The U.S. Shouldn’t Make Dire Situation in Yemen Worse


A good rule of thumb for an outgoing administration should be to do no harm. Instead, the actions of Trump officials now threaten to deepen the world's worst humanitarian crisis.

Outgoing Secretary of State Mike Pompeo is reportedly close to classifying Yemen’s Houthi rebel movement as a foreign terrorist organization. The label might be legally justifiable: In their long and brutal battle against a Saudi-backed military coalition, Houthi fighters have tortured prisoners, shelled civilians and recruited child soldiers. Pompeo’s main goal, however, is almost certainly to intensify pressure on the Houthis’ backer Iran before a new, ostensibly more dovish U.S. administration takes office. While President-elect Joe Biden technically could remove the Houthis from the list, doing so would be nearly impossible politically.

The designation threatens to do far more harm than good. If it goes forward, aid groups working in Houthi-controlled areas — which encompass 70% of the population as well as the capital and major ports — would have to suspend their activities or risk financial sanctions and prosecution. The move could also deter already limited commercial shipping, insurance and trade with Yemen, hurting civilians throughout the country. Yemenis can ill afford any cutoff in aid: According to the United Nations, 1 in 6 are expected to be nearing famine by early next year, while virtually the entire country faces extreme food insecurity.

Sanctions would also likely derail struggling efforts to negotiate a cease-fire in Yemen. They would have little impact on Houthi leaders, who don’t travel abroad or hold international assets. And there’s little reason to think they would prompt the Houthis to cut ties to Iran. If anything, greater isolation will only deepen the Houthis’ reliance on the regime in Tehran.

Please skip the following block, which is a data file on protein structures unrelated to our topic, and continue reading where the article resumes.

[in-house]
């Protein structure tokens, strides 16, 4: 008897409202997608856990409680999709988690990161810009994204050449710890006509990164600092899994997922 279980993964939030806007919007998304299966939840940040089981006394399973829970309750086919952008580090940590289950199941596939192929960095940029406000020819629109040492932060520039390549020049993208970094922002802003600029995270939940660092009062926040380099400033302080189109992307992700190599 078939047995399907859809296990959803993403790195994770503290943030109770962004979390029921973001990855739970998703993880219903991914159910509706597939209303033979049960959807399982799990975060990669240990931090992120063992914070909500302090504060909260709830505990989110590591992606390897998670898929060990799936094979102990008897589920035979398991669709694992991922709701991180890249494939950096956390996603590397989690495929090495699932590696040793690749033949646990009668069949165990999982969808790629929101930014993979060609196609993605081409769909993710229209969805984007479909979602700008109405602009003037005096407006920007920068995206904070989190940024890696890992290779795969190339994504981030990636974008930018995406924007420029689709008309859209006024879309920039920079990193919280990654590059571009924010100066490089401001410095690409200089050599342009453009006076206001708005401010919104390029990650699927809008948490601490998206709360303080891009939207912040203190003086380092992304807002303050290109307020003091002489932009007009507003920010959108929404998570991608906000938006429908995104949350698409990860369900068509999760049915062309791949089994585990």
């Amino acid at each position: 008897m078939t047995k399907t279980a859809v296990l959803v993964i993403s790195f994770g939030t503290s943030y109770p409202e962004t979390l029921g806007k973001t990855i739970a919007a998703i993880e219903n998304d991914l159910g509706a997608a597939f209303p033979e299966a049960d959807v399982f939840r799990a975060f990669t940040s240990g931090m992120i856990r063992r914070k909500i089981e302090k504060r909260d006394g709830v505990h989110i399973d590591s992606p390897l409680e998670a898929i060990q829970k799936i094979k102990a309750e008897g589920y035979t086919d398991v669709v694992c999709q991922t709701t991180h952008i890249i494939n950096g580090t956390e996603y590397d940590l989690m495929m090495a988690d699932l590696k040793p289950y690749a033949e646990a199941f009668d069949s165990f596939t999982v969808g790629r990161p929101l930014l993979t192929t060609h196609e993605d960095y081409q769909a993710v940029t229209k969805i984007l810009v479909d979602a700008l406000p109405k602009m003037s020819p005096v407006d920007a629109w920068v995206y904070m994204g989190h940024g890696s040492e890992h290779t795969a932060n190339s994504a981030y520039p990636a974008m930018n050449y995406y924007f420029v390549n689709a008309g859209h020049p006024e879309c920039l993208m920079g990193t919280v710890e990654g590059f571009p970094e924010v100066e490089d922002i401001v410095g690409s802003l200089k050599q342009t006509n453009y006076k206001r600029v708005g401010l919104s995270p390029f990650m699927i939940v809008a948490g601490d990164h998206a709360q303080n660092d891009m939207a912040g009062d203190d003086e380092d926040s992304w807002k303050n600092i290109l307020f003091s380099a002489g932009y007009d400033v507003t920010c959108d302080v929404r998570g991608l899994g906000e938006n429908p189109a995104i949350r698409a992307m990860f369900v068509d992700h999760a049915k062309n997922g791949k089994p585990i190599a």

President Donald Trump’s administration should heed calls to hold off on the designation. If it won’t, it should at the very least offer a “general license” for aid groups to operate in Houthi-controlled areas, while reassuring humanitarian workers that they won’t be prosecuted for unwittingly providing support to the group. Such licenses can take time to prepare; any sanctions should be delayed until one is ready.

If Pompeo proceeds regardless, Biden’s options will be limited in the short term. But his advisers can and should issue their own assurances to aid workers, making clear that they appreciate the need to balance human-rights considerations against the challenge of combating illicit activity. That might encourage some groups to continue their efforts under the assumption they won’t face prosecution next year.

Once inaugurated, Biden should press the Treasury Department to prepare a general license as swiftly as possible. The UN is facing a massive funding gap in aid to Yemen; the new administration should look to restore U.S. funding that was suspended earlier this year, and press its Saudi and Gulf allies to step up their contributions as well.

It is past time for the U.S. to stop backing the disastrous Saudi campaign in Yemen, as Biden has pledged to do; he should move to cut off logistical support to the Saudi-led coalition, and impose conditions on the sale of offensive weapons to Riyadh. The U.S. should also lend its weight to stalled diplomatic efforts to reach a cease-fire.

In the meantime, more money would at least help mitigate any damage caused by an interruption in aid over the next two months. It would be far better, for the sake of ordinary Yemenis, to avoid such unnecessary suffering in the first place.

Editorials are written by the Bloomberg Opinion editorial board.

©2020 Bloomberg L.P.

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